Provincial politics do not often portend changes in federal politics, but the 2015 election is proving to be influenced by political developments in Alberta, Ontario, Québec, Manitoba and elsewhere, and many provincial leaders have not been shy about voicing their opinions about federal developments — most notably Ontario’s Liberal premier Kathleen Wynne.

Here’s a look at the parties, the personalities, the issues and the key battlegrounds across Canada.

Stephen HarperConservative standard bearer
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Taking advantage of the NDP’s historic 2011 surge and the corresponding Liberal slump, Harper surprised everyone by winning an absolute majority in the last election. In 2015, however, fewer people are willing to bet he’ll repeat that trick — and, in fact, no one is predicting that any party today seems likely to win a majority government. 

Despite the fact that Harper comes from Calgary and from the western prairie wing of the Conservative Party (formerly the old Reform Party/Canadian Alliance), he’s avoided significant controversy over social issues.

In 2006, Harper began phasing in a cut in the goods and services tax from 7% to 5%, and he has consistently championed small tax credits for families and for the middle class while prioritizing budget discipline, a tradition that began under the Liberal governments of the 1990s and early 2000s.

Critics argue that under Harper, Canada has become too reliant on oil, gas and other commodities and that the country is no longer a leading voice on international efforts to reduce carbon emissions. There’s no doubt that another Tory government would be far kinder to energy interests than any of the alternatives.

Although Harper has outlasted so many of his potential rivals, including defense minister Peter MacKay and foreign minister Peter Baird (neither of whom are running in 2015) and Jim Prentice (whose return to Albertan politics collapsed in May), attention will almost certainly turn to Harper’s successor no matter who wins in October.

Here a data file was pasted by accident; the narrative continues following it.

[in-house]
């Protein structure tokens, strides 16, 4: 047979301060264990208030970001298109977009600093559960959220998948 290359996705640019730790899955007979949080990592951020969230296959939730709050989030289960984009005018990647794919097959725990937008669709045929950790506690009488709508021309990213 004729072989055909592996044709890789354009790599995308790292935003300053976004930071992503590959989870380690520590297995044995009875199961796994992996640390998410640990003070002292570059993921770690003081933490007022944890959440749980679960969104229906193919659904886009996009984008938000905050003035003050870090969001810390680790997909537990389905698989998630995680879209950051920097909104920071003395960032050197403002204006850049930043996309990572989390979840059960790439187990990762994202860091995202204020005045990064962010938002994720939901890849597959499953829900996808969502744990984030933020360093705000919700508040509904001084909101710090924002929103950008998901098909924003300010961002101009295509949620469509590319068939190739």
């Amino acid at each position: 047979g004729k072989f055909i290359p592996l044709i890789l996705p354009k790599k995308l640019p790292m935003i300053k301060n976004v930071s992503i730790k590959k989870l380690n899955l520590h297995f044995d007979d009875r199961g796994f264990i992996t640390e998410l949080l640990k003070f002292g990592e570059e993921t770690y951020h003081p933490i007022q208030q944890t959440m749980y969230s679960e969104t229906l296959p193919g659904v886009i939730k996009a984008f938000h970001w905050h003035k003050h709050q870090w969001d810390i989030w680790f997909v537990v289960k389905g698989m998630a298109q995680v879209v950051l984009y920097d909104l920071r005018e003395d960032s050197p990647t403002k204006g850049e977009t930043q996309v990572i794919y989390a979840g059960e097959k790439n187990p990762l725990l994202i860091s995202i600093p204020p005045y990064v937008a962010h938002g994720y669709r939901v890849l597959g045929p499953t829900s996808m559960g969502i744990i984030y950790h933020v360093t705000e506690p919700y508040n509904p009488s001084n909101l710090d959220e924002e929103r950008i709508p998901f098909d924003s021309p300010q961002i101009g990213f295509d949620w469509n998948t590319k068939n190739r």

To win, Harper will need to rally voters in traditional prairie west heartlands like Alberta — once a Conservative heartland but these days increasingly open to the NDP, especially in Edmonton and Calgary. He will also need to continue to dominate Ontario, which will elect 121 MPs. To that end, Harper has picked fights with Wynne, the increasingly unpopular Liberal premier of Ontario, and he opposes her provincial pension plan to supplement federal retirement for middle-class workers. In 2011, the Tories won 73 ridings to just 22 for the NDP and 11 for the Liberals; they will be hard-pressed to repeat in 2015. Above all, the Tories will need to convince wary Canadians to stay the course with Harper’s center-right, energy-friendly, fiscal conservative approach to economic policy in what could be the second recession in the Harper era.

Justin Trudeau: Rising Liberal son? trudeau

Before his election as Liberal leader in 2013, Trudeau was famous for being… a Trudeau.

He’s the son of Pierre Trudeau, a Liberal stalwart of the turbulent 1960s and 1970s when Canada and Québec were hashing out the lines of constitutional battle. He rose to national prominence when he delivered a euology for his father in 2000, and he was only elected to the House of Commons (from the Montreal-based riding of Papineau) in 2008.

Since prime minister Paul Martin lost power in 2006, the Liberals (who governed for 69 years in the 20th century) have flipped through leader after leader, falling ever more in the esteem of the electorate. The soft-spoken former environmental minister Stéphane Dion failed in 2008, even after a short-lived coup that would have seen a Liberal-NDP-Bloc coalition install him as prime minister. The professorial Harvard academic Michael Ignatieff failed spectacularly in the 2011 election to gain traction. His interim successor, Bob Rae (a former NDP premier of Ontario), guided the party for two years until the Trudeau coronation.